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Some 1.5 crore people have seen the trailer of Surya-starrer Jai Bhim set for release on November 2 in Amazon Prime. The song Kayila Edu Pavara from that film has been viewed as many times. A dialogue from the trailer has already found its way into social media lore through memes. Expectations are certainly high from this movie about a tribal woman’s fight for justice and the lawyer who fights for her. The trailer indicates a strong caste-based oppression theme. It certainly appears that the Oscar that Soorarai Potru sought may well be sought for Jai Bhim, with a stronger pitch. Will the theme of justice for the oppressed move the Oscars?

Soorarai Potru, with Dravidian politics as its façade, was among the 366 films competing in the Oscars. The film didn’t make much impact in Hollywood but certainly got the tag of the first OTT film to go as far as the Oscars.

Having said that, India’s official entry for 2021 Oscars was the Malayalam film, Jallikattu. Sudha Kongura’s film based on the story of Air Deccan’s founder GR Gopinath was a private entry. Showing the film to the Academy members who decide Oscar winners takes some $12,500.

Perhaps the most remarkable Indian achievement in the Oscars is director Satyajit Ray whose birth centenary is being celebrated. Barring AR Rahman and costume designer Bhanu Athaiya, the Oscars have generally ignored Indians. Even Ray’s movies were not nominated though three of his movies such as Shatranj Ke Khiladi, Apur Sansar and Mahanagar were India’s official entries. Bhanu Athaiya won for the western production Gandhi. A costume designer, she has worked for Aamir Khan’s Lagaan as well as Guru Dutt’s Pyaasa in the past.

India’s Oscar dreams are at least 65 years old, starting with Mehboob Khan’s Mother India that missed the award in a PT Usha-like situation. The Nargis-Sunil Dutt movie lost to Fellini’s Nights Of Cabiria by a whisker. Salaam Bombay and Lagaan were among India’s few entries that reached the final round for the Best Foreign Film award, now rechristened Best International Film. Other official entries including Hey Ram, Visaaranai, Devar Magan, Kuruthipunal, Nayagan and many other Tamil films. Visaaranai moved a few rounds but not to the finals.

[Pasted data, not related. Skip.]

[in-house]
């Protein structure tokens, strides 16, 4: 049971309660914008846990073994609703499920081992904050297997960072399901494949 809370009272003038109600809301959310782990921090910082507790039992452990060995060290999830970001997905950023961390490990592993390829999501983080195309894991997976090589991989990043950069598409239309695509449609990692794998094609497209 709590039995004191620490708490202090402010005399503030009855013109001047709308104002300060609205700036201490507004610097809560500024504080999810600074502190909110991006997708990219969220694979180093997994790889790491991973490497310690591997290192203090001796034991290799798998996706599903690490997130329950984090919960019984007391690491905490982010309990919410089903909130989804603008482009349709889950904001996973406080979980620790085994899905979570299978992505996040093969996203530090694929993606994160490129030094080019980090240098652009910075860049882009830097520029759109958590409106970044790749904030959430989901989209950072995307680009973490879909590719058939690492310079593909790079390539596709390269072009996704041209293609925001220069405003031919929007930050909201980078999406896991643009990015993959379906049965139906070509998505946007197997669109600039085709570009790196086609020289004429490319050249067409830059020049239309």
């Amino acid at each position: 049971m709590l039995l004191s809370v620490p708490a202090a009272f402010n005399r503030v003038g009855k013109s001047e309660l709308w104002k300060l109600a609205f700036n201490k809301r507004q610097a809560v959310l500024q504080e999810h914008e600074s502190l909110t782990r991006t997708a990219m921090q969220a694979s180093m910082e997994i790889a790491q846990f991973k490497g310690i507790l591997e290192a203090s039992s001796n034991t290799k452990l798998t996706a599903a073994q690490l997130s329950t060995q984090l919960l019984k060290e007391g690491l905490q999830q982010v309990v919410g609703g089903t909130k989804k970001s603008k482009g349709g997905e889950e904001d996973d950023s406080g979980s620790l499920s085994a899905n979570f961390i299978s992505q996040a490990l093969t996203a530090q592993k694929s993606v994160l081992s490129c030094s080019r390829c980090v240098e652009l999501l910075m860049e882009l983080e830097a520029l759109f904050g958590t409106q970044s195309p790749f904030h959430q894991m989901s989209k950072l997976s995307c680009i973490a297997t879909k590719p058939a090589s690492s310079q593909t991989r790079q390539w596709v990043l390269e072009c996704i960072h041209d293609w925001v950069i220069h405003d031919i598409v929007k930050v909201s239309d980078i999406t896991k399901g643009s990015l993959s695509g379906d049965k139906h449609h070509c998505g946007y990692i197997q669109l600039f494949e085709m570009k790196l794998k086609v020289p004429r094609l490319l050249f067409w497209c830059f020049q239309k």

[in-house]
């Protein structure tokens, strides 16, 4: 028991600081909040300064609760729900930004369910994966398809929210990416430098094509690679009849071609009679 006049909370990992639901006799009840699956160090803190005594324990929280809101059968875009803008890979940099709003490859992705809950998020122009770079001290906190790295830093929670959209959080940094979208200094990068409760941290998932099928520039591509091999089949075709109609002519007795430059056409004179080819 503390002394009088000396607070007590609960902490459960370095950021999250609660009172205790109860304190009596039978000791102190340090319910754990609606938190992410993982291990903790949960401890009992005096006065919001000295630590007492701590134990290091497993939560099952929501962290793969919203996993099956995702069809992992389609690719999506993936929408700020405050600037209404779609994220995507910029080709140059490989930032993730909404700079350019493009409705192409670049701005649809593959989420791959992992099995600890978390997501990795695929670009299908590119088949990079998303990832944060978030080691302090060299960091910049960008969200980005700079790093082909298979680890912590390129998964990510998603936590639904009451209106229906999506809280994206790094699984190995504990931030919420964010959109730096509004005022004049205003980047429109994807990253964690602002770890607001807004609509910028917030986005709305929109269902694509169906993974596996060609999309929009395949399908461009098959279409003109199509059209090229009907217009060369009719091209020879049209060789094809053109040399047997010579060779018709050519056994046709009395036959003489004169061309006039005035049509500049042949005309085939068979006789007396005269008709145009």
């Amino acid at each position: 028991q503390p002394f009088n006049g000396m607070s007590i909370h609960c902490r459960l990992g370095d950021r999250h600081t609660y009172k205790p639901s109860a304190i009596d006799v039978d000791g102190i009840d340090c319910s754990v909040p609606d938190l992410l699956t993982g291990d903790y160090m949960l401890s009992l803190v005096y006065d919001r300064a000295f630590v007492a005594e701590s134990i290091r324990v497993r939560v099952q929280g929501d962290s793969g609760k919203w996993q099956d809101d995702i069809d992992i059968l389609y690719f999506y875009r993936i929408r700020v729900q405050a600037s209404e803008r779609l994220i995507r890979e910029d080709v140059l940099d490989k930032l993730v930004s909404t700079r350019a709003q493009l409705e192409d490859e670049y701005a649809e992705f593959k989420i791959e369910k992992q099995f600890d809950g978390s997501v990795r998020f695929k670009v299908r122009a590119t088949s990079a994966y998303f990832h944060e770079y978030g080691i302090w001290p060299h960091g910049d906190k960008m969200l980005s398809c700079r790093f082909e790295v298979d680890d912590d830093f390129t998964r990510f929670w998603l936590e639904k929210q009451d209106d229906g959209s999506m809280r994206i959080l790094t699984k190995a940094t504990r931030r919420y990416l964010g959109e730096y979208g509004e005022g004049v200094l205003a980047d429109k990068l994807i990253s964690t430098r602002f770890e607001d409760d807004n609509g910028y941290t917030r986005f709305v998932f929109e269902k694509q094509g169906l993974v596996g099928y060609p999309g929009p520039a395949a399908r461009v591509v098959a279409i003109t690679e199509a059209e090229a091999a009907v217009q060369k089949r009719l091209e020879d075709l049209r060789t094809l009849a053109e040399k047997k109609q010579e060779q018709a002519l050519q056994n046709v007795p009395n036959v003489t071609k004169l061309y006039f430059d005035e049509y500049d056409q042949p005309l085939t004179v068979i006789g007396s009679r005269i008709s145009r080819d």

Five of Kamal Haasan’s Tamil films besides Swathi Muthyam in Telugu and Sagar in Hindi tried to crash into the awards but had few takers.

Kamal fans may call him Oscar Nayagan but the only real Oscar winner from Tamil Nadu was AR Rahman who got it for best background score and song.

Winning the Oscar is a long journey for any movie and goes far beyond a film’s technical soundness or strength of content. It also involves politics, the mood the 8000 plus voters and several imponderables. The Malayalam film “And the Oscar Goes To” portrays the Oscar journey of its director Salim Ahmed’s film, Adaminte Magan Abu. Vettrimaran too has shared his take on our Oscar attempts after his Visaaranai sought the coveted award.

Nevertheless, Indian films seek the Oscar tag more for the publicity and presenting a global profile to Indian audiences rather than any real chance of making it in Hollywood. The Film Federation of India selects India’s official entry for the Best International Film for a fee.

Besides the International Film category, Indian filmmakers may look at other categories such as Best Director, Best Actor and so on although those movies need to have an American involved. Italian film, Life Is Beautiful, for instance, won Best Foreign Film as well as Best Actor and was distributed by Miramax. It must however be said that its theme of Hitler persecution of Jewish is as much an American theme as international. Korean film Parasite truly broke some barriers in terms of American connect or the lack of it. It swept the Oscars, indicating that the US-centric approach of the Oscars may be reconsidered in future. Though these films were exceptions, the norm is something else and is beyond the reach of Tamil films, as of now.

It may well be time to question our Oscar love. They are awards determined by the beliefs, tastes and preoccupations of the members of the Academy of Motion Picture Arts in the US. Personal redemption stories, themes of individual courage and failing, racial and other forms of injustice are often the favourites there. Will our themes strike a chord there? Satyajit Ray’s films were never seriously considered as they were uniquely Indian in their context and treatment. His award was a belated salute to a master of Asian filmmaking. Slumdog Millionaire and others reflected the western gaze on India, not an Indian take on India.

The Oscar run may bring good publicity, move news and social media, and eventually increase the market value of stars and filmmakers. In the end, that may well be what the Oscar news is all about.


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